The design was unusual in rock music at the time, being more commonly associated with classical or operatic releases.
The cover artwork was taken on the main lawn of Harrison’s home Friar Park by Barry Feinstein, Wilkes’ partner at Camouflage. It depicted a seated Harrison, wearing wellington boots and surrounded by four languishing garden gnomes.
The gnomes had recently been delivered to Friar Park. By making Harrison loom over the quartet, the image was perceived as a commentary on the new album in comparison to The Beatles.
Originally, when we took the photo I had these old Bavarian gnomes which I thought I would put there, like kinda… John, Paul, George and Ringo. Gnomes are very popular in Europe and these gnomes were made in about 1860.
Yahoo!, 15 February 2001
A poster and lyric sheet were included with the box set. The poster had a photograph of Harrison standing before an ornate iron-framed window inside Friar Park.
All Things Must Pass was originally planned for an October 1970 release, but mixing was not completed until the middle of that month.
On 28 October, George and Pattie Harrison arrived in New York, where he and Phil Spector undertook final preparations for the release.
The last batch of edits, mastering and sequencing were done at Mediasound Studios in early November, after which All Things Must Pass was complete.
At some point in the process, a three-disc set of production acetates was pressed. This did not include any of the ‘Apple Jam’ recordings, but instead contained the following running order:
This Side: ‘Art Of Dying’, ‘Apple Scruffs’, ‘The Ballad Of Sir Frankie Crisp (Let It Roll)’, ‘Awaiting On You All’, ‘All Things Must Pass’
That Side: ‘I Dig Love’, ‘What Is Life’, ‘Isn’t It A Pity’ (Version 2), ‘Hear Me Lord’
And Another Side: ‘I’d Have You Anytime’, ‘My Sweet Lord’, ‘Isn’t It A Pity’ (Version One), ‘Beware Of Darkness’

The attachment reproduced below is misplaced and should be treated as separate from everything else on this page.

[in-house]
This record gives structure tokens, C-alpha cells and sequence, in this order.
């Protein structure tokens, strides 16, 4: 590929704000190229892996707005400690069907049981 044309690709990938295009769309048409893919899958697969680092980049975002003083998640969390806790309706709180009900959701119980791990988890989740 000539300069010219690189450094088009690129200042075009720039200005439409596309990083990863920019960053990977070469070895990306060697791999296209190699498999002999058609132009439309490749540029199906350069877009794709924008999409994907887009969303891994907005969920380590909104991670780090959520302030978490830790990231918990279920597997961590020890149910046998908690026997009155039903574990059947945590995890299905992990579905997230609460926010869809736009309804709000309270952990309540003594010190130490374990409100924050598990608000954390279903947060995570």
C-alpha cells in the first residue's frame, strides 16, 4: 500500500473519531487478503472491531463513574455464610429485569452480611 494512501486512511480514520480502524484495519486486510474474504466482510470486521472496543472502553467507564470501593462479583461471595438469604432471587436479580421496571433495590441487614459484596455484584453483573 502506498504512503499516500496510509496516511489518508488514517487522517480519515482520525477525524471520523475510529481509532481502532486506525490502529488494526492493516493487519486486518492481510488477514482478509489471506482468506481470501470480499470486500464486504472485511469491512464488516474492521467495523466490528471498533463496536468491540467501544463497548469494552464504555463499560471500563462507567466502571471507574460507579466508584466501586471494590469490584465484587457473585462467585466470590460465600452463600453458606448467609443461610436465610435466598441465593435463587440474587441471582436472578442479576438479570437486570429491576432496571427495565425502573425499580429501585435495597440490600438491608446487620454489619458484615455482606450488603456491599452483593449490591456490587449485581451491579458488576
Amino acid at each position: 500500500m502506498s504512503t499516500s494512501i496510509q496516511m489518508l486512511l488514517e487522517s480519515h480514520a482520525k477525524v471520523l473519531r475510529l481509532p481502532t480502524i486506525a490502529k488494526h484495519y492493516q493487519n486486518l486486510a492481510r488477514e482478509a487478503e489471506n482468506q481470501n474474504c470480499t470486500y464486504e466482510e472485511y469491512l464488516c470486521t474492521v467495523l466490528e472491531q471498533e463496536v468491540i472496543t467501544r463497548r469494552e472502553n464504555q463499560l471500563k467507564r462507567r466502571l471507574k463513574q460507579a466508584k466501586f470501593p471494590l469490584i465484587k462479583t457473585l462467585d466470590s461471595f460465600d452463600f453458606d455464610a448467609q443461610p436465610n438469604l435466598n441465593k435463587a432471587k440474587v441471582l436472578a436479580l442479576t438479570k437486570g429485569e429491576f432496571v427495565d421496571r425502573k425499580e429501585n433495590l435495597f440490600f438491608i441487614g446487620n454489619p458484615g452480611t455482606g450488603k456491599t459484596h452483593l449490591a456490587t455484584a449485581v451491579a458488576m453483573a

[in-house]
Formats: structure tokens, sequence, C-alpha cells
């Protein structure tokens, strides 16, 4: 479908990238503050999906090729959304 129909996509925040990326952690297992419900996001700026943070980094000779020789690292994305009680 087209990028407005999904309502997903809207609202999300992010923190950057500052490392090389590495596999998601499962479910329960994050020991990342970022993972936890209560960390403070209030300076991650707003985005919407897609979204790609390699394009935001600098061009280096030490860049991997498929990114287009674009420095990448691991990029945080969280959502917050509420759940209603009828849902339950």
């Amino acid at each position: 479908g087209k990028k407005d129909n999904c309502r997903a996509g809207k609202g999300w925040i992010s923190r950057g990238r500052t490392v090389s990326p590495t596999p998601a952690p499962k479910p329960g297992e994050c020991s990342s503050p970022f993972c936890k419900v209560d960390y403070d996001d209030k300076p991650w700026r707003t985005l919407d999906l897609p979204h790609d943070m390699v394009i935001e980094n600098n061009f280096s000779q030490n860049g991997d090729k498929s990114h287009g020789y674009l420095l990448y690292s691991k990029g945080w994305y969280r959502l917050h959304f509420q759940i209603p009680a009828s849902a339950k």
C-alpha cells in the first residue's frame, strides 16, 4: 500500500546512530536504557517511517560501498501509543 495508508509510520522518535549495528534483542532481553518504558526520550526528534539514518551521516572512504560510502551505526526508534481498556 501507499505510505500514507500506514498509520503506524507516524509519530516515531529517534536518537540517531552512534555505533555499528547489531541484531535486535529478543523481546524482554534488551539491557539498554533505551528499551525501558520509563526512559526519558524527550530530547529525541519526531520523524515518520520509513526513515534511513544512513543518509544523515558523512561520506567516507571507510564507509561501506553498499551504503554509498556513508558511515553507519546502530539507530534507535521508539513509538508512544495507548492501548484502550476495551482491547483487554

The Other Side: ‘Wah-Wah’, ‘If Not For You’, ‘Behind That Locked Door’, ‘Let It Down’, ‘Run Of The Mill’
Since EMI and Capitol Records had expected to release All Things Must Pass in October, they began promoting it in September. This helped built anticipation and momentum before its eventual release on 27 November 1970 (30 November in the UK).
All Things Must Pass was the first triple album by a single act; Woodstock: Music from the Original Soundtrack and More had predated it by six months.
‘My Sweet Lord’ was chosen as the first single, although Harrison vacillated over the release. On 23 October he announced the single to the press, only to change his mind three days later and declare: “I don’t want the single to detract from the impact of the All Things Must Pass triple album.”
The single was released in the US on 23 November. It contained a different mix from the album version, with less echo and different backing vocals.
Exceptional public demand and radio airplay forced Apple to belatedly release ‘My Sweet Lord’ as a single in the UK, on 15 January 1971. As in the US, the b-side was ‘What Is Life’, which was released as a single in its own right in some countries.
‘My Sweet Lord’ was an international number one at the end of 1970 and the early months of the new year. It was the first solo Beatles song to top the charts, and became the biggest seller by any member of the band in the 1970s.
All Things Must Pass was similarly successful, topping the album charts in Australia, Canada, Italy, Japan, Netherlands, Norway, Spain, Sweden, UK, and USA. It remained at number one in the UK for eight weeks, from 6 February to 27 March. In the USA the album topped the Billboard chart for seven weeks.
The album was also released as a double 8-track cartridge set, Apple 8XWB-639. This release, which sported the rarely-used red Apple logo, contained a different running order from the vinyl edition.
The first cartridge ran as follows: ‘I’d Have You Anytime’, ‘My Sweet Lord’, ‘Isn’t It A Pity’ (Version One), ‘Ballad Of Sir Frankie Crisp (Let It Roll)’, ‘What Is Life’, ‘Behind That Locked Door’, ‘Let It Down’, ‘Run Of The Mill’, ‘Art Of Dying’, ‘Beware Of Darkness’, ‘Wah-Wah’, ‘Apple Scruffs’, ‘Awaiting On You All’, ‘All Things Must Pass’, ‘I Dig Love’, ‘If Not For You’, ‘Isn’t It A Pity’ (Version Two), ‘Hear Me Lord’.
The second cartridge was devoted to the Apple Jams, and split some of the recordings: ‘Out Of The Blue’ (Part 1), ‘Out Of The Blue’ (conl.), ‘It’s Johnny’s Birthday’, ‘Plug Me In’, ‘I Remember Jeep’ (Part 1), ‘I Remember Jeep’ (concl.), ‘Thanks For The Pepperoni’.
— George Harrison (@GeorgeHarrison) July 18, 2017